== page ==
Groves Natcheva Architects have designed a pair of adjacent houses in London's Kensington Court Mews, with equal attention to detail but dramatically different styles. The first house, lighter in colour and slightly larger, features an open-plan living area.
Photography: Helenio Barbetta
Sleek black sliding doors can hide or reveal areas of the house according to the owner's needs, transforming the room from a formal dining room to a walk-in wardrobe, while a library on the mezzanine level is accessed by a ladder
An enlarged front window fills the double height living room with plenty of natural light
In keeping with the architects’ passion for detail, both houses showcase carefully selected design pieces, such as the vintage Carlo Scarpa chandelier above the dining table...
...as well as meticulously designed bespoke fittings in selected high-quality materials like rare nero portoro marble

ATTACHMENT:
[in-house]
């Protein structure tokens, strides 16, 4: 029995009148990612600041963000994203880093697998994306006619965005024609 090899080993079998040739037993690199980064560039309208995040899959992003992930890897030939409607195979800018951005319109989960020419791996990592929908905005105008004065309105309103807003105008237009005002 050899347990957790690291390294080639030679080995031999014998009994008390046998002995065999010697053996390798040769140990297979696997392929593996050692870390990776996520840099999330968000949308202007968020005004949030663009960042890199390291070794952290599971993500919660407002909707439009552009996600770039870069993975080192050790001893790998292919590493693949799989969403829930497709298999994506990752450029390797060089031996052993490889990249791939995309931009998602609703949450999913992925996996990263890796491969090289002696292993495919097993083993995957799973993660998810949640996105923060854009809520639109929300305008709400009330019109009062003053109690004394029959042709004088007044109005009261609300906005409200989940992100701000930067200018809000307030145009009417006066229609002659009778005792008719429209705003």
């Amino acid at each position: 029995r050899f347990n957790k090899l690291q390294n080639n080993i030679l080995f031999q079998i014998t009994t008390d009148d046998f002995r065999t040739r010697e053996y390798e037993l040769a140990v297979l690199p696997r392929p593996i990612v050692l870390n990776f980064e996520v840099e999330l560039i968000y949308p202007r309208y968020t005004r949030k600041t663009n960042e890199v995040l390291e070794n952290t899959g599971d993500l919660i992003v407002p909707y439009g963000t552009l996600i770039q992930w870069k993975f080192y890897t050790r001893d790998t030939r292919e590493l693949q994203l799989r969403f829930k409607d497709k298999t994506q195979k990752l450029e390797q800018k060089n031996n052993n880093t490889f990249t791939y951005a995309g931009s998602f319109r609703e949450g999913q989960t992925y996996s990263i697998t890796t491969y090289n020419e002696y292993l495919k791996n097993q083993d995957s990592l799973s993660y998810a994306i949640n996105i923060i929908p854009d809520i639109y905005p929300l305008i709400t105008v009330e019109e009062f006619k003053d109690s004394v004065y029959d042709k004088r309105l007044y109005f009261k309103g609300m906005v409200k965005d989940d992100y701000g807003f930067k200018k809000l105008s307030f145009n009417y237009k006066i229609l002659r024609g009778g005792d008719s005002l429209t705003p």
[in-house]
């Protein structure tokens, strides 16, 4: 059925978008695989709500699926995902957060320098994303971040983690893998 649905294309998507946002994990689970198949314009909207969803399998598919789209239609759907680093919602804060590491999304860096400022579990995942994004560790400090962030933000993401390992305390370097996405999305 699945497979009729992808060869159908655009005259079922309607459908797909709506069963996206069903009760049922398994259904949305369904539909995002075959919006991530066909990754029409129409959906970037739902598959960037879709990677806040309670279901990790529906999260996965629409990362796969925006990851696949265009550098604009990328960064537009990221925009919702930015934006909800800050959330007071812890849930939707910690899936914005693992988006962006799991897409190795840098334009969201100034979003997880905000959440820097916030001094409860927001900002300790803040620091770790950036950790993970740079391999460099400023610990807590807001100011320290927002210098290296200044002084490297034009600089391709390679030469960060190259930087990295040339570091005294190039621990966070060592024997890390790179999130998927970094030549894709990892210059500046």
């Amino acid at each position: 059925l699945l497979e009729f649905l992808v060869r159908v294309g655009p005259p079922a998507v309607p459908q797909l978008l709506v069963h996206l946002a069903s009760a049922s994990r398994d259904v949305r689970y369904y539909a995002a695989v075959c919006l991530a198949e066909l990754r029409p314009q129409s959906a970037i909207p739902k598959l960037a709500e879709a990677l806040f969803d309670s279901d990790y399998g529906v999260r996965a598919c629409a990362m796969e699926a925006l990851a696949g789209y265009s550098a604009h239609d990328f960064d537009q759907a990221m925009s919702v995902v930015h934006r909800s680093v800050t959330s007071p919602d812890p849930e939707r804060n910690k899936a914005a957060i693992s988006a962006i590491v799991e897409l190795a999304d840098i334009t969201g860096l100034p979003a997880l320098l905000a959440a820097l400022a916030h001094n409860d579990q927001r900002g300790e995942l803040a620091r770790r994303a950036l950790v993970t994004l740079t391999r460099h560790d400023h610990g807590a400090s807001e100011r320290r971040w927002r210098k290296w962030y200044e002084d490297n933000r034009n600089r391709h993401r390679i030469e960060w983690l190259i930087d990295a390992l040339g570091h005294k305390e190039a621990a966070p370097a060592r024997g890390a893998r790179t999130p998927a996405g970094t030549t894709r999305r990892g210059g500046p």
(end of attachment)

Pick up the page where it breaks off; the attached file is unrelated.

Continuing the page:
A low-ceiling bedroom on the mezzanine level hangs over the main living area overlooking it, but at the same time remaining secluded from view
The architects embraced the property's miniature size, opting to deck out the small bathroom in glamourous mosaic tiles and painting the ceiling black
In contrast, the neighbouring mews house features darker, green-black hues and a more traditional separation of spaces
The '606 Shelving System' by Dieter Rams, for Vitsoe, houses the owner's vast book collection, while the leather daybed is a bespoke piece
Although inherently different in style, the second house shares similar fittings to the first, featuring the same dark ash flooring and lacquered built-in wardrobes
The front living room leads through to a kitchenette with a breakfast bar for two...
...while a staircase leads to the upper level that includes an austere bedroom and bathroom